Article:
Photography

A Time For Tartan

Photography exhibit documents the lives of Scottish Jews.

04/17/2014
Culture Editor
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An older woman holding a worn volume of Robert Burns poetry looks up from her book to gaze directly at the camera, her face etched with deep lines that suggest a smile. She’s at a Burns supper — held all over Scotland and now around the world — to celebrate the life and work of the Scottish national poet on his birthday. This dinner is at the L’Chaim, Scotland’s only kosher restaurant.

A chemist at a whiskey distillery in Fife. Judah Passow

A Sense Of Place

The large-scale photographs in Sharon Ya’ari’s first solo exhibit at the Andrea Meislin Gallery beg for explanation. Why, for instance, is there a smoky haze in the two images called “Rashi Street, Tel Aviv?”

Sharon Ya'ari, "Rashi Street, Tel Aviv," 2008. Courtesy of Andrea Meislin Gallery and Sommer Contemporary Art Gallery

Eye On The Lower East Side

Think photos of the Lower East Side and you might well conjure up Jacob Riis’ grainy black and white images, Hebrew signs hanging from stoop steps, pushcarts lining crowded streets.  Or perhaps you’re remembering more recent images ‒ burnt-out buildings, gangs and cigarette butts hanging from slack mouths during the ’70s. Maybe for you, the Lower East Side is all about discount Sunday shopping in the ‘80s. But it’s not the old neighborhood anymore, as Sally Davies’ “Photographs of the Lower East Side” -- now on view on 57th Street -- at the Bernarducci  Meisel Gallery make clear.

"Rearview Snowstorm," 2010. ©Sally Davies

Stand Up And Be Photographed!

On the coldest day this month, I stepped onto Brighton Beach and contemplated my identity. I am not a member of the Polar Bear Club. I hate being cold!  Rather, I was participating in a “Casual Conversation” in the warmth of the lobby of the JCC in Manhattan.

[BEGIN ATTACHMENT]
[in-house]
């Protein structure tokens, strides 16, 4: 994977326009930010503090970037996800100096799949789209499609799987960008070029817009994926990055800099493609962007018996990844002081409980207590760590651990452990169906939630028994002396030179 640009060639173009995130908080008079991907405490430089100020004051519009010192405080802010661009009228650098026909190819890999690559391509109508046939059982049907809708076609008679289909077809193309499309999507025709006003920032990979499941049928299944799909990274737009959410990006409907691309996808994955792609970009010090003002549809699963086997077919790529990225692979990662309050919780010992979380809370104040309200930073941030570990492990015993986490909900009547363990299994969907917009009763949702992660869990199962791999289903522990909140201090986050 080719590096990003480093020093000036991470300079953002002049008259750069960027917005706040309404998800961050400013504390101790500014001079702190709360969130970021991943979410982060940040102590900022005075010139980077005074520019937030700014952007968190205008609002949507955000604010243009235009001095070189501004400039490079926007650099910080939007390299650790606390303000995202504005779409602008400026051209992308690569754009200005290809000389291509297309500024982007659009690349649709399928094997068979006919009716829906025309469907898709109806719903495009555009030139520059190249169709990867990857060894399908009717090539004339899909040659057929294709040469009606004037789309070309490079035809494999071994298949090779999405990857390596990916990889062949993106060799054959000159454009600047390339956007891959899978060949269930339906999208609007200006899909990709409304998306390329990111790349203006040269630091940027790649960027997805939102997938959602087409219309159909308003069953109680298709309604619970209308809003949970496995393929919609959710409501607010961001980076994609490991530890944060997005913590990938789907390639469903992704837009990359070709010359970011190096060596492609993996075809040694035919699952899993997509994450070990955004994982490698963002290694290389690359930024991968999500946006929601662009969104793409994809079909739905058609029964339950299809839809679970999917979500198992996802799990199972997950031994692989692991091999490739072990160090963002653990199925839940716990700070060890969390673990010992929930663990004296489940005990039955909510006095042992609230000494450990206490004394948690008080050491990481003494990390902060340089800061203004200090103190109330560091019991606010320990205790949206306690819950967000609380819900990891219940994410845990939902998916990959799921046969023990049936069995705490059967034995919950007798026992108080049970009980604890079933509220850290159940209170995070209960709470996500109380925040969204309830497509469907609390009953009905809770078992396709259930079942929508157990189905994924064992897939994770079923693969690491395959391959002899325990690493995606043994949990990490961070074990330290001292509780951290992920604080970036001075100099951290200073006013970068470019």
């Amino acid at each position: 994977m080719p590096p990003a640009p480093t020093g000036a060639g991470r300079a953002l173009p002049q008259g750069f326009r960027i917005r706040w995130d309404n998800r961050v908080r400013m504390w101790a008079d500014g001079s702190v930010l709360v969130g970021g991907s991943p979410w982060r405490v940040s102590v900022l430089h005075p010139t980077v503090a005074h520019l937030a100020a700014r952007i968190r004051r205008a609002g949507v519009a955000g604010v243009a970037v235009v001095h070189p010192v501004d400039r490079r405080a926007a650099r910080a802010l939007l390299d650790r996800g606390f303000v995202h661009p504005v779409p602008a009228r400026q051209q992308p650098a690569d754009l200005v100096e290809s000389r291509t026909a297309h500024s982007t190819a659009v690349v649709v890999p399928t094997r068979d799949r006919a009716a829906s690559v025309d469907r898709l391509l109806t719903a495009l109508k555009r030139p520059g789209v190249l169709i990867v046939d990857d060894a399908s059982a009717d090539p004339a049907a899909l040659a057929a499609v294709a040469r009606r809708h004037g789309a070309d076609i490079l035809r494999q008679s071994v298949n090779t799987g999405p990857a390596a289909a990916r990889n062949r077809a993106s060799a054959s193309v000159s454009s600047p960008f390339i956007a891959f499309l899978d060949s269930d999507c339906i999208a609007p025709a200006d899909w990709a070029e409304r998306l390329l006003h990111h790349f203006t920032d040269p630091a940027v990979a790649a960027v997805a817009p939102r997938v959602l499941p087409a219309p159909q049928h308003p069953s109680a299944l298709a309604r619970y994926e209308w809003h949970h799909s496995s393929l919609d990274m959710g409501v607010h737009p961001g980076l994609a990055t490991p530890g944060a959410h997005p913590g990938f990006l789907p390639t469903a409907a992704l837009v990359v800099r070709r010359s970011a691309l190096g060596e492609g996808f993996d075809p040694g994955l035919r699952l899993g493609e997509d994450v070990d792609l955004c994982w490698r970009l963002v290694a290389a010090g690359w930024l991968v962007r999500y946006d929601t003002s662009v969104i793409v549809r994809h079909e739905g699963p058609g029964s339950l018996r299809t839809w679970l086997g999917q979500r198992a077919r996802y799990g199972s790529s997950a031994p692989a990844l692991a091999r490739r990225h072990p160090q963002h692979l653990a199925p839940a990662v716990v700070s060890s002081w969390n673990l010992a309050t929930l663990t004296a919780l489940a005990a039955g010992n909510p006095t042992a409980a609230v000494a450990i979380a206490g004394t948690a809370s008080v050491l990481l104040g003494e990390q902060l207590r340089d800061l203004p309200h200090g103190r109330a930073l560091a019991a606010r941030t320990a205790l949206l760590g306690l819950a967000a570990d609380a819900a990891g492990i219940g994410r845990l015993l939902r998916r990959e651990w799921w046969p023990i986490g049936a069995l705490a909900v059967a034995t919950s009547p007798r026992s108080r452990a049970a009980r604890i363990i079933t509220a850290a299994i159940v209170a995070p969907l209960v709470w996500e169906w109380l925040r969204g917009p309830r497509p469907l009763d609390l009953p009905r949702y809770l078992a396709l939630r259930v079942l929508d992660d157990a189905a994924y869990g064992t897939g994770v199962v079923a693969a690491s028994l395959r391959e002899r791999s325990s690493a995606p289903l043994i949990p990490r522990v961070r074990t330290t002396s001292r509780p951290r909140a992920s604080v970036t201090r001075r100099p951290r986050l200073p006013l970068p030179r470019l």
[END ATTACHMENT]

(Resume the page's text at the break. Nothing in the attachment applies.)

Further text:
Signs of dual identity. Jeff and Alina Bliumis. Photo courtesy The JCC in Manhattan

Water Log

The effect of personal history in an artist’s oeuvre, the role of metaphor, the extent to which an artist can decipher or explain her own work – these are all questions that come to mind when viewing Yudith Schreiber’s photographs in “Blind Impress,” currently on exhibit at The Jewish Theological Seminary.

White Whale. Yudith Schreiber

Modern Ruins In The Mountains

An empty yellow-and-white lounge chair graces the ungroomed grass and ferns surrounding the mildewed indoor pool at Grossinger’s. Not so long ago the grass was terracotta tiles and there were rows of chairs, a guest on each.

The haunting image is from “Ruins of the Borscht Belt,” a series of color photographs by Marisa Scheinfeld on exhibit at the Lower East Side Jewish Conservancy’s  Kling and Niman Family Visitor Center on Grand Street.

Coffee Shop, Grossinger's Catskill Resort and Hotel. Marisa Scheinfeld

The Picture Of Longevity

Leonard Nimoy, from ‘Star Trek’ to Jewish-themed photography, has lived long and prospered.

JNS.org
07/17/2013

Leonard Nimoy says there is a “strong strain of Judaism” in everything he does — including his famous on-screen hand gestures.

Leonard Nimoy gives the Vulcan hand gesture, modeled after the Jewish kohanim.  HAND PH

Dreaming In Chelsea

After having lived in Israel for a few years, Andrea Meislin has become an advocate of Israeli photography and the group show now on view in her eponymous gallery is a testimony to that devotion.  Over half the works featured in “Perchance to Dream,” which address themes of sleep and intimacy, are by Israeli artists; and unfairly or not, association with Israel brings with it a specific political and international urgency.

Adi Nes, Untitled, 1999. Digital C-print. Courtesy of the artist and Jack Shainman Gallery, New York.

A Photographer With An Ironic Eye

Vivid purple, yellow and green feathers grow out of his face, peacock feathers crown his head, and green feathers wrap around his neck.  A beard pokes through and a trenchcoat covers his body. An avian humanoid or a man in a Purim costume?

Pavel Wolberg, Bnei Brak, 2012. Courtesy the artist and Andrea Meislin Gallery

Last Look: Chim at ICP

The International Center of Photography's exhibition "We Went Back: Photographs from Europe 1933 – 1956 by Chim" is up for one more week, till May 5. Admirers of photography, of Israel and of Ingrid Bergman should visit while it's still possible.

Chim, Wedding under an improvised huppah propped up with guns and pitchforks, Israel, 1952. Chim (David Seymour)/Magnum Photos
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